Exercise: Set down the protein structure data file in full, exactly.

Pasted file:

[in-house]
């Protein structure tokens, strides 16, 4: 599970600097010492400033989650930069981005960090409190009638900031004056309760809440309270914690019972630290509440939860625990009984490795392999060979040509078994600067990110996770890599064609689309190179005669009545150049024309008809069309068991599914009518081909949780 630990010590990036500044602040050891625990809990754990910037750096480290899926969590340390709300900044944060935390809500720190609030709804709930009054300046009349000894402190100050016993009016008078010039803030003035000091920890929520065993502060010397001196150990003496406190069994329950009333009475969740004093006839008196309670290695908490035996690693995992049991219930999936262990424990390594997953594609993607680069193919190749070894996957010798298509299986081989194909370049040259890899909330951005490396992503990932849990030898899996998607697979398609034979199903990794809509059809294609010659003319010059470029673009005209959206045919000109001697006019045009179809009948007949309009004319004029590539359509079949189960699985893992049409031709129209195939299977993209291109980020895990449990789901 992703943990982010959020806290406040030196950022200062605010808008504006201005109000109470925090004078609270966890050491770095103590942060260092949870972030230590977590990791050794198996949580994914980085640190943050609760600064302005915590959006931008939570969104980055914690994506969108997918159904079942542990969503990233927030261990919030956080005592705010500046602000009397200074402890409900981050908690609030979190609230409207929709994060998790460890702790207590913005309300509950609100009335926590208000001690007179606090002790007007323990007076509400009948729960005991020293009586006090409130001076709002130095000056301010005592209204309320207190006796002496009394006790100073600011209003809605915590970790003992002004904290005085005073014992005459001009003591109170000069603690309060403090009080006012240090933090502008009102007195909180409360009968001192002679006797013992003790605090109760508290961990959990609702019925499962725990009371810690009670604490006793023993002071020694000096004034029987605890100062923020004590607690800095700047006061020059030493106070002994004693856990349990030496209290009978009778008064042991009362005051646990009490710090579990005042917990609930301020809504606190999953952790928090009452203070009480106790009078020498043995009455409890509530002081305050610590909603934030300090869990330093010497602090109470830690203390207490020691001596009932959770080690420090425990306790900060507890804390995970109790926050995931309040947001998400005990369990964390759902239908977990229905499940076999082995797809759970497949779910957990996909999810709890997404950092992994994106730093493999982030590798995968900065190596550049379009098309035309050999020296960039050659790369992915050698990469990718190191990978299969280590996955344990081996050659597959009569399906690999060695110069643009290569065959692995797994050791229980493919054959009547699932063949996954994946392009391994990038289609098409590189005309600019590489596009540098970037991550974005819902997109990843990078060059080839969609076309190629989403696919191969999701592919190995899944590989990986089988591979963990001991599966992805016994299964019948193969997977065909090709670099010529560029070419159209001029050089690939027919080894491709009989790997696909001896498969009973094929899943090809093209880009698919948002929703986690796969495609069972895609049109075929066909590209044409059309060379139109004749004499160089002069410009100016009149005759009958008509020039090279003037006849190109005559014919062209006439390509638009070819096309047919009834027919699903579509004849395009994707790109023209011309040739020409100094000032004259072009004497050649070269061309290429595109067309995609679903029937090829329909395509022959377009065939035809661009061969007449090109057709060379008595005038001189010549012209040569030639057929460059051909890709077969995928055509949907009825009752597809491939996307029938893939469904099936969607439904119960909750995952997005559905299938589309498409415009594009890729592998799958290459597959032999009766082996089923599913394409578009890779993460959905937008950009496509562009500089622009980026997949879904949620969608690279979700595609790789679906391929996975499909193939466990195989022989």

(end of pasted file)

[in-house]
């Protein structure tokens, strides 16, 4: 599970600097010492400033989650930069981005960090409190009638900031004056309760809440309270914690019972630290509440939860625990009984490795392999060979040509078994600067990110996770890599064609689309190179005669009545150049024309008809069309068991599914009518081909949780 630990010590990036500044602040050891625990809990754990910037750096480290899926969590340390709300900044944060935390809500720190609030709804709930009054300046009349000894402190100050016993009016008078010039803030003035000091920890929520065993502060010397001196150990003496406190069994329950009333009475969740004093006839008196309670290695908490035996690693995992049991219930999936262990424990390594997953594609993607680069193919190749070894996957010798298509299986081989194909370049040259890899909330951005490396992503990932849990030898899996998607697979398609034979199903990794809509059809294609010659003319010059470029673009005209959206045919000109001697006019045009179809009948007949309009004319004029590539359509079949189960699985893992049409031709129209195939299977993209291109980020895990449990789901 992703943990982010959020806290406040030196950022200062605010808008504006201005109000109470925090004078609270966890050491770095103590942060260092949870972030230590977590990791050794198996949580994914980085640190943050609760600064302005915590959006931008939570969104980055914690994506969108997918159904079942542990969503990233927030261990919030956080005592705010500046602000009397200074402890409900981050908690609030979190609230409207929709994060998790460890702790207590913005309300509950609100009335926590208000001690007179606090002790007007323990007076509400009948729960005991020293009586006090409130001076709002130095000056301010005592209204309320207190006796002496009394006790100073600011209003809605915590970790003992002004904290005085005073014992005459001009003591109170000069603690309060403090009080006012240090933090502008009102007195909180409360009968001192002679006797013992003790605090109760508290961990959990609702019925499962725990009371810690009670604490006793023993002071020694000096004034029987605890100062923020004590607690800095700047006061020059030493106070002994004693856990349990030496209290009978009778008064042991009362005051646990009490710090579990005042917990609930301020809504606190999953952790928090009452203070009480106790009078020498043995009455409890509530002081305050610590909603934030300090869990330093010497602090109470830690203390207490020691001596009932959770080690420090425990306790900060507890804390995970109790926050995931309040947001998400005990369990964390759902239908977990229905499940076999082995797809759970497949779910957990996909999810709890997404950092992994994106730093493999982030590798995968900065190596550049379009098309035309050999020296960039050659790369992915050698990469990718190191990978299969280590996955344990081996050659597959009569399906690999060695110069643009290569065959692995797994050791229980493919054959009547699932063949996954994946392009391994990038289609098409590189005309600019590489596009540098970037991550974005819902997109990843990078060059080839969609076309190629989403696919191969999701592919190995899944590989990986089988591979963990001991599966992805016994299964019948193969997977065909090709670099010529560029070419159209001029050089690939027919080894491709009989790997696909001896498969009973094929899943090809093209880009698919948002929703986690796969495609069972895609049109075929066909590209044409059309060379139109004749004499160089002069410009100016009149005759009958008509020039090279003037006849190109005559014919062209006439390509638009070819096309047919009834027919699903579509004849395009994707790109023209011309040739020409100094000032004259072009004497050649070269061309290429595109067309995609679903029937090829329909395509022959377009065939035809661009061969007449090109057709060379008595005038001189010549012209040569030639057929460059051909890709077969995928055509949907009825009752597809491939996307029938893939469904099936969607439904119960909750995952997005559905299938589309498409415009594009890729592998799958290459597959032999009766082996089923599913394409578009890779993460959905937008950009496509562009500089622009980026997949879904949620969608690279979700595609790789679906391929996975499909193939466990195989022989």